Les Jardins d’ Elysée (Gardens of Elysium)
Greetings from Paris, France! In celebrating “Thanksgiving,” the French have put up Christmas lights and decors on most of the streets. Reasonably so, Thanksgiving is not a French tradition, and what a perfect way to celebrate it than by paving the way for Christmas. Of course, the streets of Paris are not short of tourists with cameras around this time, although I must say that after three months here, taking pictures can sometimes feel a little weird.
Anyway, having reached that part of the semester abroad where it begins to wind down, as we prepare for reading and then exams week, I decided to do something interesting: visit the gardens of the residence of the French president. Also known as the Jardins d’ Elysée (Gardens of the Elysium), the gardens of the president’s residence is open to the public on the last Sunday of every month.
Palais d’ Elysée, named so by the Duchess of Bourbon, Bathilde d’Orléans, who once owned it in 1787, became the official residence of French presidents during the second republic. The property has passed through many hands, from architect Armand-Claude Mollet, its original owner, to Louis-Napoléon Bonaparte (Napoléon III), the first president of France.
While there, I saw several trees and sculptures from North America, Japan, China, and southern Europe. Also too conspicuous to ignore were the palace guards who were dressed in some sort of ceremonial attire. Of course, at the official residence of the president, there must be some secret service guys whose jobs will be to ban anyone who wants to finish off their president. Compared to the palace guards, the secret service guys were less into the public and more into the president. The palace buildings, although modified, retained some of their classical French qualities—the windows, doors, and exterior designs.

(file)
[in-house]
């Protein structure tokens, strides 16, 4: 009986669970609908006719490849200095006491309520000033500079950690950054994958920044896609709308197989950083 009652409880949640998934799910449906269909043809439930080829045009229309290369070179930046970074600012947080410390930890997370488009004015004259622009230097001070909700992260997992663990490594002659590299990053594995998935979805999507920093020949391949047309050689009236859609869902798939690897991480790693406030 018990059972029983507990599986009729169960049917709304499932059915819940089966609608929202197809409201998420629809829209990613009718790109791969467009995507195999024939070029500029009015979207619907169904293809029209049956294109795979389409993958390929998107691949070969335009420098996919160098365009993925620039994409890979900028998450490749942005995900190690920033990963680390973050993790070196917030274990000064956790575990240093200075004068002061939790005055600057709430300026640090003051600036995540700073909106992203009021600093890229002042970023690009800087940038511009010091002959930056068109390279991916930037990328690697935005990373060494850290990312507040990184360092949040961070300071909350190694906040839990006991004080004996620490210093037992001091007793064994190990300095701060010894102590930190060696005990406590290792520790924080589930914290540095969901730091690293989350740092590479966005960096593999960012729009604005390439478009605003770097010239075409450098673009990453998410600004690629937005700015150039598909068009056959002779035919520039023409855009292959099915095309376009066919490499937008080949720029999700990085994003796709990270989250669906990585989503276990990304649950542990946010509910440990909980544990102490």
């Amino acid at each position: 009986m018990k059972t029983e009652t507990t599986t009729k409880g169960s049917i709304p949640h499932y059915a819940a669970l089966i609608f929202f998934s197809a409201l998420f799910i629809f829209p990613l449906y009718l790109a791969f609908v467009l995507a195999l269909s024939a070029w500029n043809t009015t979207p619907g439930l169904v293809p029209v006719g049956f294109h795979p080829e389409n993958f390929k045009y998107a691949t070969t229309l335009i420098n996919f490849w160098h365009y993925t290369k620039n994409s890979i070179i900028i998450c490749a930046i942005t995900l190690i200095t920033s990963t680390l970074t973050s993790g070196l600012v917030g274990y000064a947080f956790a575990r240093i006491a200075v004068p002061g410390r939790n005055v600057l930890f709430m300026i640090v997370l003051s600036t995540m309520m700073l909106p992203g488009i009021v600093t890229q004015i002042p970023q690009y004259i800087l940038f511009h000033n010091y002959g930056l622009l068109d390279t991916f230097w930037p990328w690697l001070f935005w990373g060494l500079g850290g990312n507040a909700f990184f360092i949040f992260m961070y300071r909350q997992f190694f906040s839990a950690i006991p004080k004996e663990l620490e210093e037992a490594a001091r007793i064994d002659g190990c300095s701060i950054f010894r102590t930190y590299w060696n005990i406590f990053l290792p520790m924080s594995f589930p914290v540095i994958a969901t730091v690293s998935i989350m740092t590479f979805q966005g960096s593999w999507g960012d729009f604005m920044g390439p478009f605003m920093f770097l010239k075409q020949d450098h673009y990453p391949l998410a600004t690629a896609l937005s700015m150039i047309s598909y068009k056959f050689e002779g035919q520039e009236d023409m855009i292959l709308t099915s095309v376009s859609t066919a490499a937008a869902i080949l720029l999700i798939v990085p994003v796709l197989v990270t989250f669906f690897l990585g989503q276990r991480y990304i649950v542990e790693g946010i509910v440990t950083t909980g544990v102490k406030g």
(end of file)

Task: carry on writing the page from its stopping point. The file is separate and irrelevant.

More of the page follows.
The icing on the cake, really, was when François Hollande, the French president, showed up to exchange pleasantries with visitors. He was full of smiles and confidence as he engaged the enthused gathering. Having never seen him in person, getting this close was more than enough for me. It is quite interesting that the visitors (mostly French by the way), irrespective of their political affiliations, were excited to see the president.
I find this a great experience for two reasons: 1, As a person on foreign soil, I love learning the French culture and watching some French citizens celebrate their president, and 2, as a political science student, I enjoy experiencing a little of what French politics is about.